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Family, Culture, and
Disability
A booklet designed for administrators,
teachers, and parents to learn about the
impact of families’ culture on educational
services in students with disabilities
By Norma Samburgo
EEX6756 Spring 2017
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Contents
Introduction………………………………………………………………3
Disproportionate representation.........................................................................4
Culture and Special Education………………………………………...........6
Cultural Responsive Pedagogy……………………………..………………….9
References………………………………………………………………….…11
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Introduction
The purpose of this booklet is to help administrators, teachers, and parents to understand how
the family's culture can impact the type of educational services the student with disabilities can obtain.
Topics such as disproportionate representation, similarities among multi-cultural and special
education, and culturally responsive pedagogy are developed in the next pages to give a better
understanding of how having high-quality multicultural intervention services can help improve the
students long-term educational and societal opportunities.
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Disproportionate representation
Disproportionality refers to “the extent to which membership in a
given group affects the probability of being placed in a specific
special education disability category” (Oswald, Coutino, Best, &
Sing, 1999, p. 198). African American children are significantly
overrepresented in special education programs, specifically in the
categories of mild mental retardation and severely emotionally
disturbed. Students who are inappropriately placed in these
programs may suffer many consequences for example for students
with special needs, it is likely this label will remain with students
throughout their entire education experience. Also, diminished
expectations, unequal access to the curriculum, lack of
opportunities to connect with peers that haven’t been labeled.
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Disproportionate representation (cont.)
Causes of Overrrepresentation
According to the research over-
representation occurs due to (Ferri &
Connor, 2005; Hosp & Reschly, 2004;
Losen & Orfield, 2002):
poverty
teacher bias
testing bias
cultural bias
inadequate access to research-
validated instruction
institutionalized racism
The Law
The Individuals with Disabilities
Education Improvement Act (IDEIA,
1997, 2004) mandates that school
districts address and correct over-
representation through financial
sanctions and professional
development.
According to the U.S. Department of Education, African American students
account for only 14.8% of the general population of students 6 to 21 years
old, however, they are enrolled in 20% of special education programs
across U.S. and they spend more than 60% of the school day in self-
contained classes. Moreover, compared to the White peers, African
American students with disabilities have lower graduation rate (Center for
Public Education, 2009).
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Culture and Special Education
Culture is a way of describing the combination of the various groups to which one
belongsracial, ethnic, religious, and social, among others. To be part of a culture
generally entails sharing a variety of customs, attitudes, practices, values, educational
expectations, and ways of relating to others. And, though many cultures share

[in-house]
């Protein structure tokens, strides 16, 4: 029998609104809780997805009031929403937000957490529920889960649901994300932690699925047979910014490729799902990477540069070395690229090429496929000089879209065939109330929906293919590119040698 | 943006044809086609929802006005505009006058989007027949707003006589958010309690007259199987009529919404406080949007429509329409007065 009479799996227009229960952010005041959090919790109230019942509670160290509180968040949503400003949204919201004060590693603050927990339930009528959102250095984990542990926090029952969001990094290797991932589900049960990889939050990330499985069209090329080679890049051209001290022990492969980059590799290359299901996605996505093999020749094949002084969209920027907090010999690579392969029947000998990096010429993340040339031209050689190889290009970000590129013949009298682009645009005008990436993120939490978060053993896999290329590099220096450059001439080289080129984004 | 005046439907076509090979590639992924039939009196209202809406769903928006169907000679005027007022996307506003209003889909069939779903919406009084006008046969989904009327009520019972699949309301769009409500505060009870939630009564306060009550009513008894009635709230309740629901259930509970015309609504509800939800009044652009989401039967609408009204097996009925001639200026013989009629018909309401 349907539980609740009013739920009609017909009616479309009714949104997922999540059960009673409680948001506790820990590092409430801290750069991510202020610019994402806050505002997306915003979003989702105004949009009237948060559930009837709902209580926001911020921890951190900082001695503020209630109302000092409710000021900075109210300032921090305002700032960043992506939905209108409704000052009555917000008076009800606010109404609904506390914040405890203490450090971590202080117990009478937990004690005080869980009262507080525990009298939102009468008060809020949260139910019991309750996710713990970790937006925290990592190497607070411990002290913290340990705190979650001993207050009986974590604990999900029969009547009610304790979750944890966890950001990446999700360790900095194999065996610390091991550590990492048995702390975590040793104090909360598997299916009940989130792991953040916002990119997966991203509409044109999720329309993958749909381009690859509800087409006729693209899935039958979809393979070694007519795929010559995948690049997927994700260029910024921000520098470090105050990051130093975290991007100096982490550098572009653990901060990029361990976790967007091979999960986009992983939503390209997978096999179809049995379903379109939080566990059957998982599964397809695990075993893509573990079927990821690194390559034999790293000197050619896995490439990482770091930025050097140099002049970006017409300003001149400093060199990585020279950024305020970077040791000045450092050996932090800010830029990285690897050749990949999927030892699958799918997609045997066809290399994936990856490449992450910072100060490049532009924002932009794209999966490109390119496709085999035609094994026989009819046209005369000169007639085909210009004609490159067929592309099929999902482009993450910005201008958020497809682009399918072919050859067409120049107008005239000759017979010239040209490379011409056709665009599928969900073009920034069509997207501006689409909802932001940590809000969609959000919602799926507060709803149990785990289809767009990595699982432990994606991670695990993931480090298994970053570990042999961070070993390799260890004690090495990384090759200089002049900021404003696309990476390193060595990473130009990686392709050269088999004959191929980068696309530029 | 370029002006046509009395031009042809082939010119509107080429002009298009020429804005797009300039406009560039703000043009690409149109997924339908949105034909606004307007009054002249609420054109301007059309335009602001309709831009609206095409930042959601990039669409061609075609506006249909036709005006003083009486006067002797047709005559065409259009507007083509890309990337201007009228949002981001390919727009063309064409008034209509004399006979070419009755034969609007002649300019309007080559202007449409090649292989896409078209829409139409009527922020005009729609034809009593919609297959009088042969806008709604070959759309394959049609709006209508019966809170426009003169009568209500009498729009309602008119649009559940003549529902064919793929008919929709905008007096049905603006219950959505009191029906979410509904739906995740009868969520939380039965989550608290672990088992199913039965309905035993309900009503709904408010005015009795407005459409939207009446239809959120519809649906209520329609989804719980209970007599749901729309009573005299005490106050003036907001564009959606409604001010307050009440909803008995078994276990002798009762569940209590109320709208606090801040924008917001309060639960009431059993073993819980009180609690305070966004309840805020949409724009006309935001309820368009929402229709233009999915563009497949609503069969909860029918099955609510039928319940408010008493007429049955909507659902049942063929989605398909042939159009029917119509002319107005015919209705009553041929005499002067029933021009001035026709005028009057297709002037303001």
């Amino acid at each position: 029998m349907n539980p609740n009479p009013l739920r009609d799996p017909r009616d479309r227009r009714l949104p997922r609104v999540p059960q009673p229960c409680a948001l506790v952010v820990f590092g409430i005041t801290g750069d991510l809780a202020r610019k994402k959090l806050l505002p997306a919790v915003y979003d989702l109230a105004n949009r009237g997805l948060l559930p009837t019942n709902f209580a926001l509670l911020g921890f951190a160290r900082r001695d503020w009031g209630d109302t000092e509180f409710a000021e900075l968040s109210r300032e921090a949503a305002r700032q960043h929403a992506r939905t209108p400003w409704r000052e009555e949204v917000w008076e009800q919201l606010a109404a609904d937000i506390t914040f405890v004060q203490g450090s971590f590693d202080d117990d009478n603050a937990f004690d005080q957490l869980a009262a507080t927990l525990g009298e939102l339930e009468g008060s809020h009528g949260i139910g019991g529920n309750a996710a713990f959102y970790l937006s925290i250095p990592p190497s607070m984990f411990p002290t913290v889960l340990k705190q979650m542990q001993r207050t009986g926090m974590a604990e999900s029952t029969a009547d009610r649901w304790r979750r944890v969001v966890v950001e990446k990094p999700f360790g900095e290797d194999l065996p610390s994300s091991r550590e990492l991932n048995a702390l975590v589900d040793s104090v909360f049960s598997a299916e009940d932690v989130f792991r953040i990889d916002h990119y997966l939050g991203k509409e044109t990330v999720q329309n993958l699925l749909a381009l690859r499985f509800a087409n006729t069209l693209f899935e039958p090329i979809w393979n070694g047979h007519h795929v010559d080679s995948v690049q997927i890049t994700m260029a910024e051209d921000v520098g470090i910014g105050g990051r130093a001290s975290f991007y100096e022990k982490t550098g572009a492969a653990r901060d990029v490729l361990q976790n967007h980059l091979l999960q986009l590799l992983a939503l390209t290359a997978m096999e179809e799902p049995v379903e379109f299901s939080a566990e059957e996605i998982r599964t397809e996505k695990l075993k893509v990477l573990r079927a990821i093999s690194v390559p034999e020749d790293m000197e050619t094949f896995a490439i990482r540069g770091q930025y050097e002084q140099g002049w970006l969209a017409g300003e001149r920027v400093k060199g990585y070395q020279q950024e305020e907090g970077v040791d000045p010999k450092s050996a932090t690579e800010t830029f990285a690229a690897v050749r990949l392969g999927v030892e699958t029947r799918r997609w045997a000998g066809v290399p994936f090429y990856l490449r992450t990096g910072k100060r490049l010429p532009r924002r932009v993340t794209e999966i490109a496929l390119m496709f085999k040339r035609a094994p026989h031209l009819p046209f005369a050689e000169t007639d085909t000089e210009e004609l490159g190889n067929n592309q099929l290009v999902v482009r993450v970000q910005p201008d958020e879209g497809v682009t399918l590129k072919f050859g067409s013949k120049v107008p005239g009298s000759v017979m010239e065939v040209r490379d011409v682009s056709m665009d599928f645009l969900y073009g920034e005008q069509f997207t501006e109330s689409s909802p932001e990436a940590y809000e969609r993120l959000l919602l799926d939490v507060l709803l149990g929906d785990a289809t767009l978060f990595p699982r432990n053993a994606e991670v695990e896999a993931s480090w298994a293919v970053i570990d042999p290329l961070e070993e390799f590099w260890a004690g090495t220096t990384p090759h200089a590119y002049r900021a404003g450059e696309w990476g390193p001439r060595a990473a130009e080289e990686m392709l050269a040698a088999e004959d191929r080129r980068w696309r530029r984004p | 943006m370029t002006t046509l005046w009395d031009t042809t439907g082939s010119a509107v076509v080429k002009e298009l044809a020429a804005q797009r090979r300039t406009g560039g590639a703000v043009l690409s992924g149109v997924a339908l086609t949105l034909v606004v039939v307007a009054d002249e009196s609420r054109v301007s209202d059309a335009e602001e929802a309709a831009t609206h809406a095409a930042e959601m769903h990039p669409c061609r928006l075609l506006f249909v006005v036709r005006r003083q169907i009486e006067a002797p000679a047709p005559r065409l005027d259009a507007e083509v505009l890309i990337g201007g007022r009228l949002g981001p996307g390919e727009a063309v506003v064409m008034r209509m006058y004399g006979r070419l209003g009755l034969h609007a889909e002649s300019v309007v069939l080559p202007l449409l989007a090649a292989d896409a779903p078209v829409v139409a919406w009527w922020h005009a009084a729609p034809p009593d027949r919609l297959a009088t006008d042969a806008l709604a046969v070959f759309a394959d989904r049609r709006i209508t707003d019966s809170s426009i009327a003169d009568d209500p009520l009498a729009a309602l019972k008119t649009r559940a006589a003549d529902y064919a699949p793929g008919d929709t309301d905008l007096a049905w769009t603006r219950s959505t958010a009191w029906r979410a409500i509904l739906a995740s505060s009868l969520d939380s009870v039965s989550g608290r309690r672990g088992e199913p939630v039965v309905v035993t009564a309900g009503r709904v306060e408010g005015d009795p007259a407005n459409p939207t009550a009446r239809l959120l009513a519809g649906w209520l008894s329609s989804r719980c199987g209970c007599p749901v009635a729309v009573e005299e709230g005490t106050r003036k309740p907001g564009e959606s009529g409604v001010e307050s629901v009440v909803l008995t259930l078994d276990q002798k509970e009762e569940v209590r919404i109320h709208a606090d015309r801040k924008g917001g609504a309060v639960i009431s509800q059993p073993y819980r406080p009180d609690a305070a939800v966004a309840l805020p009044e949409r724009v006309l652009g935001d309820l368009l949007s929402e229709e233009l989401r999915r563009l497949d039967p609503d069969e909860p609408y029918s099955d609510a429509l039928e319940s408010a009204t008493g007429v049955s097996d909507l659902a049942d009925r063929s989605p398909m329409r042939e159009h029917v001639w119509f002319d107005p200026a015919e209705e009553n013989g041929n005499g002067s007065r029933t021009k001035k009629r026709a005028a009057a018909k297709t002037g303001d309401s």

particular attributes and values, it is important to remember that major differences
exist between and within them.
We need to examine the ways culture affects the development of the following
educational processes: • Valid assessment measures.
The articulation of intervention goals for children that reflect socially and culturally
relevant skills and academic skills.
Sensitive delineation of roles of family members, as well as the roles of
professionals. An investigation of changes in and challenges to the Westernized
middle-class notions of child development.
The preparation of personnel to assist in the identification of children with
disabilities and the provision of services.
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Cultural Beliefs About the Causes of Childhood Disability
• If mom cuts her hair during her pregnancy, it will cause a miscarriage or shorten the life of
her baby.
• If mom views a person with deformities during pregnancy, she will give birth to a similarly
deformed baby.
• Having sex during pregnancy produces a child with disabilities.
• Eating a grape or fish during pregnancy will produce a birthmark in the shape of grapes or
fish.
• If mom eats fish during her pregnancy, her child’s skin will be scaly.
• If mom eats spleen during pregnancy, it causes a dark birthmark on her baby.
• If mom eats spleen and touches a part of her body then her baby will have a dark
birthmark on that area.
• If mom smells certain foods during her pregnancy, she must lick her right hand to prevent
the food from causing childhood disability.
• If mom kills a lizard during her pregnancy, the baby will have visual disorders.
• God causes disabilities in order to examine a couple’s patience.
• To ward off the evil eye, a parent must spread black coal on the newborn’s forehead.
• A new mother should keep a copy of the Koran and a broom close to the newborn to avoid
red genies that would disturb the mother and baby.
• No meat should be brought into the home of a newborn for 40 days to avoid newborn
disability.
• No women who are menstruating can visit a newborn baby or the baby will become ill.
• The newborn should wear a red ribbon to protect it from harm.
• During pregnancy, mom must avoid greasy foods as the grease collects in the unborn
child’s brain.
• Messages about the baby and the baby’s health come to mom in
dreams during pregnancy.
• If mom lies face down to sleep, baby will be deformed.